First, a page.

The famous scene from Jerry Maguire with Tom Cruise and Cuba Gooding Jr always brings a smile to my face.
I'm not as focussed on making money as Cuba Gooding Jr's character in Jerry Maguire, but I don't work for free or do things that benefit others unilaterally.
I've been blogging and running websites for years. Over the years there's been a growing number of people (and companies) that have wanted me or one of the organisations I'm involved with to promote their product or service.
That doesn't bother me, as long as they're reasonable and realistic about it.
But some of the requests are just plain weird or maybe they're just incredibly naive.
Today I got this gem (names and brand names removed):
This is XXXX from Company YYYY. We are a smart office furniture company. We are currently in the midst of building our online identity. Would you be interested in partnering with us by writing an article and have a backlink to us?
We will promote your website on our social channels in exchange. Please let me know if you are interested.
So essentially they're starting out and want to get people talking about them. Nothing wrong with that.
They'd like me to write an article about them and link to them. Again, nothing really wrong with that. It's content marketing which is perfectly legitimate.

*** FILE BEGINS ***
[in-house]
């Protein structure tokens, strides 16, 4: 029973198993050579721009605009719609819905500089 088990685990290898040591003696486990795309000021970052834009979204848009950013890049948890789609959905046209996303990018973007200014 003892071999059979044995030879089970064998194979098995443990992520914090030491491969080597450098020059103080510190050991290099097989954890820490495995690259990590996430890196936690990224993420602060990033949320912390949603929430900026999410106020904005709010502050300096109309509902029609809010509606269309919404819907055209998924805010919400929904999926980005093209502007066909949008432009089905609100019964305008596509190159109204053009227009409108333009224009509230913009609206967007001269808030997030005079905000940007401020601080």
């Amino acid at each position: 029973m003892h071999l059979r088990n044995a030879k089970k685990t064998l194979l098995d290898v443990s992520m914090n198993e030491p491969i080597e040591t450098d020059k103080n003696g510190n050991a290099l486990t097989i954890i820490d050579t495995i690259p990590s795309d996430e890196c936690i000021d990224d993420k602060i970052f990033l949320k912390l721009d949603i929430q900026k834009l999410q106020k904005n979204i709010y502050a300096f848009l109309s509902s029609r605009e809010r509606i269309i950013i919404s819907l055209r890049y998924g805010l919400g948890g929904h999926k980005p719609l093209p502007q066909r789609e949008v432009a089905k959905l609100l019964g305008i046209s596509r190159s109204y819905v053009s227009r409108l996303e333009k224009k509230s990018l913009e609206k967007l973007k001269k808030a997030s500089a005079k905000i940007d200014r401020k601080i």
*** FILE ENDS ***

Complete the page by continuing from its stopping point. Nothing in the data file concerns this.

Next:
But here's the bit that annoyed me:
We will promote your website on our social channels in exchange
Sorry, but what the hell are you thinking? First off you want me to write about you for free. That's annoying. Where's my carrot? Oh wait, you're going to share the article on your social channels? But didn't you want me to write about you because you needed to raise awareness of your brand? ie. you don't have one now and need help with it. So what value do your social channels have?
Now if they'd offered to send me something cool to review or made some bit of effort I might have been interested in doing something, but their entire approach was just plain wrong.
Problem is that there are still people who think that asking for free work like this is "ok". It's not.